Windows 11 will no longer add SMB1 Windows Defender Firewall rules when creating new SMB shares starting with today’s Canary Channel Insider Preview Build 25992 build.
Before this change and since Windows XP SP2, creating SMB shares set up firewall rules automatically within the “File and Printer Sharing” group for the specified firewall profiles.
After today, Windows 11 will configure the updated “File and Printer Sharing (Restrictive)” group, omitting inbound NetBIOS ports 137-139 (which are SMB1 artifacts).
“This change enforces a higher degree of default of network security as well as bringing SMB firewall rules closer to the Windows Server “File Server” role behavior,” Microsoft’s Amanda Langowski and Brandon LeBlanc said.
“Administrators can still configure the “File and Printer Sharing” group if necessary as well as modify this new firewall group.”
“We plan future updates for this rule to also remove inbound ICMP, LLMNR, and Spooler Service ports and restrict down to the SMB sharing-necessary ports only,” added Microsoft Principal Program Manager Ned Pyle in a separate blog post.
The SMB client now also allows connections with an SMB server via TCP, QUIC, or RDMA over custom network ports different from the hardcoded defaults—previously, SMB only came with support for TCP/445, QUIC/443, and RDMA iWARP/5445.
Making Windows more secure, one step at a time
These improvements are part of an extensive effort to strengthen Windows and Windows Server security, as highlighted by other updates issued in recent months.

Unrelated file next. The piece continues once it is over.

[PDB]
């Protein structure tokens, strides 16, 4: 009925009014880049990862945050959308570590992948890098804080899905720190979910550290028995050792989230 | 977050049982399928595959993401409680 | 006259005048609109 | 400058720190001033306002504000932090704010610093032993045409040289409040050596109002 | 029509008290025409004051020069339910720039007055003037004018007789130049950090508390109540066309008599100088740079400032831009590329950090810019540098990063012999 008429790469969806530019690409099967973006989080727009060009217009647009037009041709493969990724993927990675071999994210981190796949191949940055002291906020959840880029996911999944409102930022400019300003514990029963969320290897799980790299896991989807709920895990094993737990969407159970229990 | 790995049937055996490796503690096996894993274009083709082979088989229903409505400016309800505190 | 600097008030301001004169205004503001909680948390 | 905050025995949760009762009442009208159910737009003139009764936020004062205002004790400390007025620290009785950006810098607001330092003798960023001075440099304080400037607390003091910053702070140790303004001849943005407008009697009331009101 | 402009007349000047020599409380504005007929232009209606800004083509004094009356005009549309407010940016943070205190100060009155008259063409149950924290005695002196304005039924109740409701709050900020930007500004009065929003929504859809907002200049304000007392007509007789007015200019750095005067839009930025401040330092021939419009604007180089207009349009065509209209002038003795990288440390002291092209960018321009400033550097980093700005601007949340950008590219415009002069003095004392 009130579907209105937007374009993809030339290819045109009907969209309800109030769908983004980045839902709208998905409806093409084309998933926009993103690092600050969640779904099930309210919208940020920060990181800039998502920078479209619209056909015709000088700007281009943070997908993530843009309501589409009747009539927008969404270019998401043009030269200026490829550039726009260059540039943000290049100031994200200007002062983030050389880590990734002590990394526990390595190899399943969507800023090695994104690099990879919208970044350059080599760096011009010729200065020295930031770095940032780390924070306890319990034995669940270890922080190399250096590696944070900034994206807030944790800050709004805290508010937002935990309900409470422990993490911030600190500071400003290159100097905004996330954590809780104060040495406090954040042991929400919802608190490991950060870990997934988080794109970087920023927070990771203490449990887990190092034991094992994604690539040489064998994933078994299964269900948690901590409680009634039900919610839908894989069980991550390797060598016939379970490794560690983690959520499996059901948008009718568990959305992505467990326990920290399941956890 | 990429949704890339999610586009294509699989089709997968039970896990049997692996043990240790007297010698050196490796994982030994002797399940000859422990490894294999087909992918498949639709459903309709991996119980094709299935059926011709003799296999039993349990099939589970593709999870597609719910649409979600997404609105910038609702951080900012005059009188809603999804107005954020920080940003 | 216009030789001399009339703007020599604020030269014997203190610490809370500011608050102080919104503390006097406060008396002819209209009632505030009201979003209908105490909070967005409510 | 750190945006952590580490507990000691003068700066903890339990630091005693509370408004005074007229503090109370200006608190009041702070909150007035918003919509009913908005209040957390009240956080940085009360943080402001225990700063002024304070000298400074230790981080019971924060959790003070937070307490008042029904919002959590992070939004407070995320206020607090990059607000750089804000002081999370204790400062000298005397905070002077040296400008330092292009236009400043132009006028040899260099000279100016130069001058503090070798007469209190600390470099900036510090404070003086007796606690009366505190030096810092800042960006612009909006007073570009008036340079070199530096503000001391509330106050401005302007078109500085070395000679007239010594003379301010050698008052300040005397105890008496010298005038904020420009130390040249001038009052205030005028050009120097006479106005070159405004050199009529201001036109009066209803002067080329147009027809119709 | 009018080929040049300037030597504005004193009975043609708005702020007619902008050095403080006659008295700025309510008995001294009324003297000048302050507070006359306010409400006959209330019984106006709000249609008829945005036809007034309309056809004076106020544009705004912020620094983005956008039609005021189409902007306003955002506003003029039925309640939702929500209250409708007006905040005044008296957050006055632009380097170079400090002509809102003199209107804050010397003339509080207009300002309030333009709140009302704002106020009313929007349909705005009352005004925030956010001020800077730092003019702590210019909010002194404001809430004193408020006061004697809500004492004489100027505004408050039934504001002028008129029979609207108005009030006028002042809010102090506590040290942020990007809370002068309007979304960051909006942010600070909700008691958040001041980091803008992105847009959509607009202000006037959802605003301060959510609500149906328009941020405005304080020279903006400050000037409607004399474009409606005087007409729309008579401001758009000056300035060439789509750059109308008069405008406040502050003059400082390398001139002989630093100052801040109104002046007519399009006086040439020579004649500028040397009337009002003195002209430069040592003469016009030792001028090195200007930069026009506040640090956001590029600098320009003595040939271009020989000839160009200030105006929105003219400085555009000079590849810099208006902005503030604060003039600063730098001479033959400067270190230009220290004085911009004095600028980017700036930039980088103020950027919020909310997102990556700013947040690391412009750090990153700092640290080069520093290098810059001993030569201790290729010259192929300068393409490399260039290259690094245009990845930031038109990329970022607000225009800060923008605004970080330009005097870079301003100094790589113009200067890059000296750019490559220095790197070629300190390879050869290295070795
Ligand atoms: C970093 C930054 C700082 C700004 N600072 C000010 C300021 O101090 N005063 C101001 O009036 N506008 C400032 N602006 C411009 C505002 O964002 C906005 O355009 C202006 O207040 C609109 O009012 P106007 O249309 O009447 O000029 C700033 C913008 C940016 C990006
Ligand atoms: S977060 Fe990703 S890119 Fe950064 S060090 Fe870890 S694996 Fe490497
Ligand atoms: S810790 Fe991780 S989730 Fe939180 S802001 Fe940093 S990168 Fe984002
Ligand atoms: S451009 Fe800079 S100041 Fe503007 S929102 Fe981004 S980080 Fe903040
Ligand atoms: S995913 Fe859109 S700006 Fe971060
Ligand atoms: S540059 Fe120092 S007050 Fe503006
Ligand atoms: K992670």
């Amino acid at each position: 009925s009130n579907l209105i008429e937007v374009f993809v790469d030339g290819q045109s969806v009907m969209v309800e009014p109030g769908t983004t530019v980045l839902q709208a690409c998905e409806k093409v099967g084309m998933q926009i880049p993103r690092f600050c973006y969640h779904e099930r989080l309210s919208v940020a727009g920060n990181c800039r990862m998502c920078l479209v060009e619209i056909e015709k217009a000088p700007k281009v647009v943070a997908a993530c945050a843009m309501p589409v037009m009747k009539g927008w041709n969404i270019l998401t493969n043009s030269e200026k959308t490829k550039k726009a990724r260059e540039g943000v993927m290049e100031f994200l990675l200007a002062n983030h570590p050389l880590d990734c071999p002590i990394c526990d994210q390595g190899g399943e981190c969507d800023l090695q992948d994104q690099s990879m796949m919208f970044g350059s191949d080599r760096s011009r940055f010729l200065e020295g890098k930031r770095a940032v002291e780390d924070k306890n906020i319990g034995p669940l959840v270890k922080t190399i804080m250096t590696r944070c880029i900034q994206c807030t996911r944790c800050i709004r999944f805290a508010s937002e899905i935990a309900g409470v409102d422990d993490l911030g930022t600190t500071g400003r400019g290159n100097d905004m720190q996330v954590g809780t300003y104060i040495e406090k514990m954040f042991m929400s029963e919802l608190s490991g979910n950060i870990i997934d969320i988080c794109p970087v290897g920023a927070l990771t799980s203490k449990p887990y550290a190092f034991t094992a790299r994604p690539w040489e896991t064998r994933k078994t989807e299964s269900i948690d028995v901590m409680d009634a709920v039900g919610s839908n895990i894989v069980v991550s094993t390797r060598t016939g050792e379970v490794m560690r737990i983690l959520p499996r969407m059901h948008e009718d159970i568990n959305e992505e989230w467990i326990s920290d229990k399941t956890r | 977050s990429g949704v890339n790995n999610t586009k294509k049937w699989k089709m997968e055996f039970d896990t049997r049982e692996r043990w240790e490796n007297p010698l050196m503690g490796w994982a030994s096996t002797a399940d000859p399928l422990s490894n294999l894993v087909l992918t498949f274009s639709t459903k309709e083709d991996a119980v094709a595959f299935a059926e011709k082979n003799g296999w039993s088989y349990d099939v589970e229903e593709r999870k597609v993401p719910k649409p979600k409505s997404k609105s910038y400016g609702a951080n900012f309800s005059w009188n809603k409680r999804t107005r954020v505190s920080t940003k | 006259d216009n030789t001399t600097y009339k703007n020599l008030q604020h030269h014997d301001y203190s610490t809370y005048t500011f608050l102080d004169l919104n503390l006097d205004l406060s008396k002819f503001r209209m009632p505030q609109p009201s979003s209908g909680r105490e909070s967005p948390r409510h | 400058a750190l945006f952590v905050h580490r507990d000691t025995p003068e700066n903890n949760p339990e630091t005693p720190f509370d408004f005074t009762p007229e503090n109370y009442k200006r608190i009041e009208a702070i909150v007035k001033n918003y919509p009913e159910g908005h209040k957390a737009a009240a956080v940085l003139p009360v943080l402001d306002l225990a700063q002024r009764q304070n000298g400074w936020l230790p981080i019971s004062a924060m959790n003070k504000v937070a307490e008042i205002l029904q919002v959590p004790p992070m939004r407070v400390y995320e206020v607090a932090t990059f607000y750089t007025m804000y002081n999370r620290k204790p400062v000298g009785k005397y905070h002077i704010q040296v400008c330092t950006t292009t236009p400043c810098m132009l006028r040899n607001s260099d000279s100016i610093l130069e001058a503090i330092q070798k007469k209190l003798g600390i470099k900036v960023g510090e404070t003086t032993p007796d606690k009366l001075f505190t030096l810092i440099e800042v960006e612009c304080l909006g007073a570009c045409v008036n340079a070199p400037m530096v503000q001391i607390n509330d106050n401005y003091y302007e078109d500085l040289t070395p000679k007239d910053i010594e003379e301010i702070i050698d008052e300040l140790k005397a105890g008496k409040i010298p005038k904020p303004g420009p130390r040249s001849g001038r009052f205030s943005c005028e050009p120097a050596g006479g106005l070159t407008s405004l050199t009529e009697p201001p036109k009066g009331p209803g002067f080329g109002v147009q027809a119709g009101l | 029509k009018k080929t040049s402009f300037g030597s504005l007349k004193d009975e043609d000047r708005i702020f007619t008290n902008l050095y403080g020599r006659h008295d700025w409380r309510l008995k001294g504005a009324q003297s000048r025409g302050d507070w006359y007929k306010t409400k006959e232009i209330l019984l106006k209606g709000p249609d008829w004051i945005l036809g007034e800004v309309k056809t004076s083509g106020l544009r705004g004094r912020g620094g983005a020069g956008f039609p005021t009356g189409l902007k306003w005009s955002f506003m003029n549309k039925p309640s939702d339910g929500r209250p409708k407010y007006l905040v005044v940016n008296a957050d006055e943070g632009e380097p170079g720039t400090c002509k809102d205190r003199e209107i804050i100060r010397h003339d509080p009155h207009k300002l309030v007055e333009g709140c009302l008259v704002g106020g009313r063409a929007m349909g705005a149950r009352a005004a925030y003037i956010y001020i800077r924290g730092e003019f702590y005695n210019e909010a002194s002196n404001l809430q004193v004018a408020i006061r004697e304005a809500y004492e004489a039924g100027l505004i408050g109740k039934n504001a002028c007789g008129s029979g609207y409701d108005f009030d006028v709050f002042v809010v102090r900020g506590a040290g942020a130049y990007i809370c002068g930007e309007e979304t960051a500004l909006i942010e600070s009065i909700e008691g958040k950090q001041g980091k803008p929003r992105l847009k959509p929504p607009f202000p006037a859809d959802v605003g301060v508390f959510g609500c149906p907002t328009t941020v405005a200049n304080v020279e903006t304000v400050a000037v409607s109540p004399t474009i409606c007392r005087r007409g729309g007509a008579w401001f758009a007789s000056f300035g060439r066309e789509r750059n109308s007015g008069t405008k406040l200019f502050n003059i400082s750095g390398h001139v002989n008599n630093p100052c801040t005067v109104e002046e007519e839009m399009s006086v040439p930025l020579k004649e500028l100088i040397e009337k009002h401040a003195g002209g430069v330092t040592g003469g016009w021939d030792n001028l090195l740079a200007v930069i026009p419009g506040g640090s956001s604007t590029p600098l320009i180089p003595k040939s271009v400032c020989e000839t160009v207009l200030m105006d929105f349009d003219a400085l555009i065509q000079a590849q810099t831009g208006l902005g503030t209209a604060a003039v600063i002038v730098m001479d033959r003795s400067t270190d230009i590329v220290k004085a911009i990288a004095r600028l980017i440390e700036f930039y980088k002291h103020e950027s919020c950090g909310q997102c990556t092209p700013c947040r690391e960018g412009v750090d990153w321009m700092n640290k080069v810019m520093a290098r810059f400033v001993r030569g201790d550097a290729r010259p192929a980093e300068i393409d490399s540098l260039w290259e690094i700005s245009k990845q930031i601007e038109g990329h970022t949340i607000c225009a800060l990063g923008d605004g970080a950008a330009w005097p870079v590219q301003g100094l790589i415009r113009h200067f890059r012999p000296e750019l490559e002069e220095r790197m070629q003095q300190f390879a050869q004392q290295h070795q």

Following the introduction of Windows 11 Insider Preview Build 25982 in the Canary Channel, administrators can now enforce SMB client encryption for all outbound connections.
By requiring that all destination servers support SMB 3.x and encryption, Windows administrators can guarantee that all connections are secure, thus mitigating the risks of eavesdropping and interception attacks.
Admins can also configure Windows 11 systems to block sending NTLM data over SMB automatically on remote outbound connections to thwart pass-the-hash, NTLM relay, or password-cracking attacks, starting with the Windows 11 Insider Preview Build 25951.
With the Windows 11 Insider Preview Canary Build 25381, Redmond also started requiring SMB signing (security signatures) by default for all connections to defend against NTLM relay attacks.
Last year, in April, Microsoft revealed the final phase of disabling the decades-old SMB1 file-sharing protocol for Windows 11 Home Insiders.
The company also strengthened defenses against brute-force attacks in September 2022 by introducing an SMB authentication rate limiter designed to mitigate the impact of unsuccessful inbound NTLM authentication attempts.